Vascularized medial femoral trochlea osteocartilaginous flap reconstruction of proximal pole scaphoid nonunions

Heinz K. Bürger, Christian Windhofer, Alexander J. Gaggl, James P. Higgins

Research output: Contribution to journalArticlepeer-review


Purpose: The descending geniculate artery's branching pattern includes periosteal vessels supplying the cartilage-bearing trochlea of the medial patellofemoral joint. Previous cadaveric studies described anatomic similarities between the greater curvature of the proximal scaphoid and the convex surface of the medial femoral trochlea (MFT). We describe the technique and report our first 16 consecutive cases of vascularized osteocartilaginous arthroplasty for chronic scaphoid proximal pole nonunions using the MFT, with a minimum of 6 months of follow-up. Methods: Chart reviews of 16 consecutive cases of osteocartilaginous MFT flap transfers for scaphoid reconstruction were performed at 2 institutions. Follow-up data were recorded at a minimum of 6 months, with an average of 14 months (range, 6-72 mo). Patient age and sex, duration of nonunion, number of previous surgical procedures, surgical technique, achievement of osseous union, preoperative and postoperative scapholunate angles, preoperative and postoperative range of motion, and pain relief were recorded. Results: Computed tomography imaging confirmed healing in 15 of 16 reconstructed scaphoids. Mean patient age was 30 years (range, 18-47 y). The average number of previous surgical procedures was 1 (range, 0-3). All patients experienced some wrist pain improvement (12/16 complete relief, 4/16 incomplete relief). Wrist range of motion at follow-up averaged 46° extension (range, 28° to 80°) and 44° flexion (range, 10° to 80°), which was similar to preoperative measurements (average 46° extension and 43° flexion). Scapholunate relationship remained unchanged with average scapholunate angles of 52° before surgery and 49° after surgery. Conclusions: Osteochondral vascularized MFT flaps provide a reliable means of achieving resolution of difficult proximal pole scaphoid nonunions. These flaps allow resection of the proximal portion of the unhealed scaphoid and reconstruction with an anatomically analogous convex segment of cartilage-bearing bone. This technique provides the advantages of vascularized bone and ease of fixation. Early follow-up demonstrates a high rate of union with acceptable motion and pain relief. Clinical relevance: Early follow-up suggests that the vascularized MFT osteocartilaginous flap is a valuable tool for treating challenging proximal pole scaphoid nonunions.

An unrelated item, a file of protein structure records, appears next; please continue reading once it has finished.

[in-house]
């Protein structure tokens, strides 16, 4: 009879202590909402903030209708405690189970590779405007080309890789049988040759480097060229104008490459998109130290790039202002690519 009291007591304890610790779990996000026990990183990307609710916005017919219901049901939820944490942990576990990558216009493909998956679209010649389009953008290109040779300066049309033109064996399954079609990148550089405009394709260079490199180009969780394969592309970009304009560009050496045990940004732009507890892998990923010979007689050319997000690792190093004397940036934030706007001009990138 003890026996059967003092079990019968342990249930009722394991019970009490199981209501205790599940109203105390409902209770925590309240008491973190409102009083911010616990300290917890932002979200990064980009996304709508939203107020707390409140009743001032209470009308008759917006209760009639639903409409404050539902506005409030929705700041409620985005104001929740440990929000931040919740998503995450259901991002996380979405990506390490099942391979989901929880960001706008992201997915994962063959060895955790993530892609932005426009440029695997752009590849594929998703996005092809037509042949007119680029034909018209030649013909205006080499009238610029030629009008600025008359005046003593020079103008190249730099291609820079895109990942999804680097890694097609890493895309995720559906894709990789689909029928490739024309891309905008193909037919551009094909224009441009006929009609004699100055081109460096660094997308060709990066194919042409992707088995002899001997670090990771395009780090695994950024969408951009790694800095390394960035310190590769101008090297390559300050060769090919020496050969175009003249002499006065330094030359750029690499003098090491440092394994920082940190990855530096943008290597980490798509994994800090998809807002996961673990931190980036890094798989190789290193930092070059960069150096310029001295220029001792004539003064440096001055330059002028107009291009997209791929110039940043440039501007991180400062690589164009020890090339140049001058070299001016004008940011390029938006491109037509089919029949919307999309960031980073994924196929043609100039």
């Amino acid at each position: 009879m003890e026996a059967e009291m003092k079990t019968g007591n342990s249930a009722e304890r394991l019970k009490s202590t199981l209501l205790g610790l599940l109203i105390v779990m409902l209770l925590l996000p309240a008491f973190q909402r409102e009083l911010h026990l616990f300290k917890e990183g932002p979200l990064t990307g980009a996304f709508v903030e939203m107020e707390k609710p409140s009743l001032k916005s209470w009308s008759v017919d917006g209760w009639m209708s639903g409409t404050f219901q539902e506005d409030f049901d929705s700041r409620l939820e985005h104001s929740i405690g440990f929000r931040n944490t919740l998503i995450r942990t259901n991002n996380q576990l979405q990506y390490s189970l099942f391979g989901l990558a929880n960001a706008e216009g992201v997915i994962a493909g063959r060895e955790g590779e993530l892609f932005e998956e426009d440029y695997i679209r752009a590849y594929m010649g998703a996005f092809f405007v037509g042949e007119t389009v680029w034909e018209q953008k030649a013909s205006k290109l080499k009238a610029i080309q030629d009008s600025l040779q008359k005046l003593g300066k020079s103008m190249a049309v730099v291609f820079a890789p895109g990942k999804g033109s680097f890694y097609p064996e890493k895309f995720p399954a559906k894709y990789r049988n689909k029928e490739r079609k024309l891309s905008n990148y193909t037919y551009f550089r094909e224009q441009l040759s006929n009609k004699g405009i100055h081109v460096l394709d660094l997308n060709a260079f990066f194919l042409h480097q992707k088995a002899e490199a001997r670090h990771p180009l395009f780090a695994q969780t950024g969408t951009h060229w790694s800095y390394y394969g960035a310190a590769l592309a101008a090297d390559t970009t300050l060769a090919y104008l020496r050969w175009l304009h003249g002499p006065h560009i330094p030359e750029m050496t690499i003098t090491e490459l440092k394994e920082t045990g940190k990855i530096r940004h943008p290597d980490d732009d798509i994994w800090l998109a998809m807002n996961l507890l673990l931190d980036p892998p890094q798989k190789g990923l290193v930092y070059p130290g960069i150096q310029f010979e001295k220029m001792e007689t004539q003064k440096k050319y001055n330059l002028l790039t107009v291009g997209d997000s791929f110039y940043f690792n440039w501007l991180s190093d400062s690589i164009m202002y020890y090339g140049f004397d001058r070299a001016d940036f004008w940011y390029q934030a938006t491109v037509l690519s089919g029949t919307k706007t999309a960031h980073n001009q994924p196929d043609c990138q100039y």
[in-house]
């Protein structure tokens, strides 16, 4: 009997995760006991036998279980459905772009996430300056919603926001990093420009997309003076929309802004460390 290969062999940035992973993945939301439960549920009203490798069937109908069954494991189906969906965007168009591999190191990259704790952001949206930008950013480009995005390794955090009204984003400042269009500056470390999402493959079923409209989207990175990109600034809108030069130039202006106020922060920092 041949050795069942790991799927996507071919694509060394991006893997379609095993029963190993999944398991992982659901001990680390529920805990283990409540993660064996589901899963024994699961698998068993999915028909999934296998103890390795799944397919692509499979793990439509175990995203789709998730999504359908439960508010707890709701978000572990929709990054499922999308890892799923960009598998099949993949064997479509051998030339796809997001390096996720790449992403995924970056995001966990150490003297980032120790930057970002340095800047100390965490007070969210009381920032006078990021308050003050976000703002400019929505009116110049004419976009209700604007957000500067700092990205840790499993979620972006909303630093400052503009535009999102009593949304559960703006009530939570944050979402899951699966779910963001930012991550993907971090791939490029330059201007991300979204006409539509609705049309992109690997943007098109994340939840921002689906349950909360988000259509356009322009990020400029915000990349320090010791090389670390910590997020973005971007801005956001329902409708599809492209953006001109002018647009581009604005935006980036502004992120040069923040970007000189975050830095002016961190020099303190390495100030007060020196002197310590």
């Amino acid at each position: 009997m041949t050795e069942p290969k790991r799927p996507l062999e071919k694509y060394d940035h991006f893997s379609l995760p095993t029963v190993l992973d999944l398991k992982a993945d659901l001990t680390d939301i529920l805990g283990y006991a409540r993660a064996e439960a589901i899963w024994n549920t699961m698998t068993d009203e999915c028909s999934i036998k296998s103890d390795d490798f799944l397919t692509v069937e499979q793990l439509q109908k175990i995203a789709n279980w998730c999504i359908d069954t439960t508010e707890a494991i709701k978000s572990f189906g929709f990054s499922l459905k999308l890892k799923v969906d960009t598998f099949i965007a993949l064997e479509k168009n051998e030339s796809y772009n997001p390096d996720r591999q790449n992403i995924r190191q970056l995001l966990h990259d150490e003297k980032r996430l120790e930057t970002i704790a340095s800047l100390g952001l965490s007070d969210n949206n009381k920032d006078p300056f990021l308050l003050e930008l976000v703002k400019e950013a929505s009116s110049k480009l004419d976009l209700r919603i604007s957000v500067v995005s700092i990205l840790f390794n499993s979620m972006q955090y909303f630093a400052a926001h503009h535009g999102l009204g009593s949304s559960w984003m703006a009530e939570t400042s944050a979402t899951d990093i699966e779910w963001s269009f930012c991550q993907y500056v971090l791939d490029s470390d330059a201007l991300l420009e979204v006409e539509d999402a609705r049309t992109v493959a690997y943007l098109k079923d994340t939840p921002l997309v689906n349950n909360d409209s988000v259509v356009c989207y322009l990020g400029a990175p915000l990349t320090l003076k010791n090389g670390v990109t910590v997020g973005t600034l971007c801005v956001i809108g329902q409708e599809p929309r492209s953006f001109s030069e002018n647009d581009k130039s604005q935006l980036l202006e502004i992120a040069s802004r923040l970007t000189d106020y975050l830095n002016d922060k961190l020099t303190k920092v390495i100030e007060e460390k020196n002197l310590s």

Original languageEnglish (US)
Pages (from-to)690-700
Number of pages11
JournalJournal of Hand Surgery
Issue number4
StatePublished - Apr 2013


  • Medial femoral trochlea flap
  • medial femoral condyle
  • osteocartilaginous autograft
  • scaphoid nonunion
  • vascularized bone

ASJC Scopus subject areas

  • Surgery
  • Orthopedics and Sports Medicine


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